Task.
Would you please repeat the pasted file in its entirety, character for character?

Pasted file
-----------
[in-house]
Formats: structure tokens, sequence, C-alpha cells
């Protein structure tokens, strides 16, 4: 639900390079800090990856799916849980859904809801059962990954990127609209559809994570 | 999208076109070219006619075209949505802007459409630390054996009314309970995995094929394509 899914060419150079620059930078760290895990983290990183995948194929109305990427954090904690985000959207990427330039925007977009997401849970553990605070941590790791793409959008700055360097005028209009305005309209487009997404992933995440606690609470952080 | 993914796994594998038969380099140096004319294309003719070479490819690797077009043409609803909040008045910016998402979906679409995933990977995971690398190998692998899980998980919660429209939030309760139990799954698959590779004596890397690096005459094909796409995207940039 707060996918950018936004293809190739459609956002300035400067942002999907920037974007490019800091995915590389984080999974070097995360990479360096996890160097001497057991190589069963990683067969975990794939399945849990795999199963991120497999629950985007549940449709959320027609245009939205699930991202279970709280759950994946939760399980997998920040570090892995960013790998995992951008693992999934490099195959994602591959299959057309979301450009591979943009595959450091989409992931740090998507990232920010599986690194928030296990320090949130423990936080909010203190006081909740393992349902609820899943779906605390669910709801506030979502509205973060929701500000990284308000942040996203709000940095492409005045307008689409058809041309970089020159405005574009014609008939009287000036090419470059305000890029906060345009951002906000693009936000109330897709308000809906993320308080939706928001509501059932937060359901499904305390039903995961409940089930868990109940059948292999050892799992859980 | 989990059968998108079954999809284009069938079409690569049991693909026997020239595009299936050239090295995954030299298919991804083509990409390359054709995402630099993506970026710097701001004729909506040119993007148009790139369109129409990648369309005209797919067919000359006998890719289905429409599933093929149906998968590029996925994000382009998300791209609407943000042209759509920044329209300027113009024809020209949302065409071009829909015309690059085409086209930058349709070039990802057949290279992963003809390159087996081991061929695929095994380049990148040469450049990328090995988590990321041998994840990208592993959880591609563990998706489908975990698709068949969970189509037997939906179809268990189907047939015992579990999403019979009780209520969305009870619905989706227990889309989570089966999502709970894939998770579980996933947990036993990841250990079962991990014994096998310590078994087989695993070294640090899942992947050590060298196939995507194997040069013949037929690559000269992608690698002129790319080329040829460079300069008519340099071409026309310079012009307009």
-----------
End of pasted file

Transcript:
[in-house]
Formats: structure tokens, sequence, C-alpha cells
């Protein structure tokens, strides 16, 4: 639900390079800090990856799916849980859904809801059962990954990127609209559809994570 | 999208076109070219006619075209949505802007459409630390054996009314309970995995094929394509 899914060419150079620059930078760290895990983290990183995948194929109305990427954090904690985000959207990427330039925007977009997401849970553990605070941590790791793409959008700055360097005028209009305005309209487009997404992933995440606690609470952080 | 993914796994594998038969380099140096004319294309003719070479490819690797077009043409609803909040008045910016998402979906679409995933990977995971690398190998692998899980998980919660429209939030309760139990799954698959590779004596890397690096005459094909796409995207940039 707060996918950018936004293809190739459609956002300035400067942002999907920037974007490019800091995915590389984080999974070097995360990479360096996890160097001497057991190589069963990683067969975990794939399945849990795999199963991120497999629950985007549940449709959320027609245009939205699930991202279970709280759950994946939760399980997998920040570090892995960013790998995992951008693992999934490099195959994602591959299959057309979301450009591979943009595959450091989409992931740090998507990232920010599986690194928030296990320090949130423990936080909010203190006081909740393992349902609820899943779906605390669910709801506030979502509205973060929701500000990284308000942040996203709000940095492409005045307008689409058809041309970089020159405005574009014609008939009287000036090419470059305000890029906060345009951002906000693009936000109330897709308000809906993320308080939706928001509501059932937060359901499904305390039903995961409940089930868990109940059948292999050892799992859980 | 989990059968998108079954999809284009069938079409690569049991693909026997020239595009299936050239090295995954030299298919991804083509990409390359054709995402630099993506970026710097701001004729909506040119993007148009790139369109129409990648369309005209797919067919000359006998890719289905429409599933093929149906998968590029996925994000382009998300791209609407943000042209759509920044329209300027113009024809020209949302065409071009829909015309690059085409086209930058349709070039990802057949290279992963003809390159087996081991061929695929095994380049990148040469450049990328090995988590990321041998994840990208592993959880591609563990998706489908975990698709068949969970189509037997939906179809268990189907047939015992579990999403019979009780209520969305009870619905989706227990889309989570089966999502709970894939998770579980996933947990036993990841250990079962991990014994096998310590078994087989695993070294640090899942992947050590060298196939995507194997040069013949037929690559000269992608690698002129790319080329040829460079300069008519340099071409026309310079012009307009």